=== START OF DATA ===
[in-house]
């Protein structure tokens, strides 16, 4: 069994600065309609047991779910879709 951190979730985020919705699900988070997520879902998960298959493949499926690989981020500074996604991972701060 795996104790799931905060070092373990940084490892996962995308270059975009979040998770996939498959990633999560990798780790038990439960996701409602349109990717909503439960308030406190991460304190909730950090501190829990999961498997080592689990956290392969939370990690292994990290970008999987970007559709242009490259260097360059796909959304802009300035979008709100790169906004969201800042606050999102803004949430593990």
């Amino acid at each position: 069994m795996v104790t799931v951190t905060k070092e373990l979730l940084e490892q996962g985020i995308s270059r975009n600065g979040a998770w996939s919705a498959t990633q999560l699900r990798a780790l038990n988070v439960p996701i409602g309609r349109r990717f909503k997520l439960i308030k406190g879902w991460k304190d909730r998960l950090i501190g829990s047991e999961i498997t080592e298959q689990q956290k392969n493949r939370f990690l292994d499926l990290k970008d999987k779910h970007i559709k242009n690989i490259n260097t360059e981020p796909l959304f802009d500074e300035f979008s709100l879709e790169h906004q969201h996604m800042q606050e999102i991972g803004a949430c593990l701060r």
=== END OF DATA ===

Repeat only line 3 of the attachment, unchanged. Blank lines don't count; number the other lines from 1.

């Amino acid at each position: 069994m795996v104790t799931v951190t905060k070092e373990l979730l940084e490892q996962g985020i995308s270059r975009n600065g979040a998770w996939s919705a498959t990633q999560l699900r990798a780790l038990n988070v439960p996701i409602g309609r349109r990717f909503k997520l439960i308030k406190g879902w991460k304190d909730r998960l950090i501190g829990s047991e999961i498997t080592e298959q689990q956290k392969n493949r939370f990690l292994d499926l990290k970008d999987k779910h970007i559709k242009n690989i490259n260097t360059e981020p796909l959304f802009d500074e300035f979008s709100l879709e790169h906004q969201h996604m800042q606050e999102i991972g803004a949430c593990l701060r």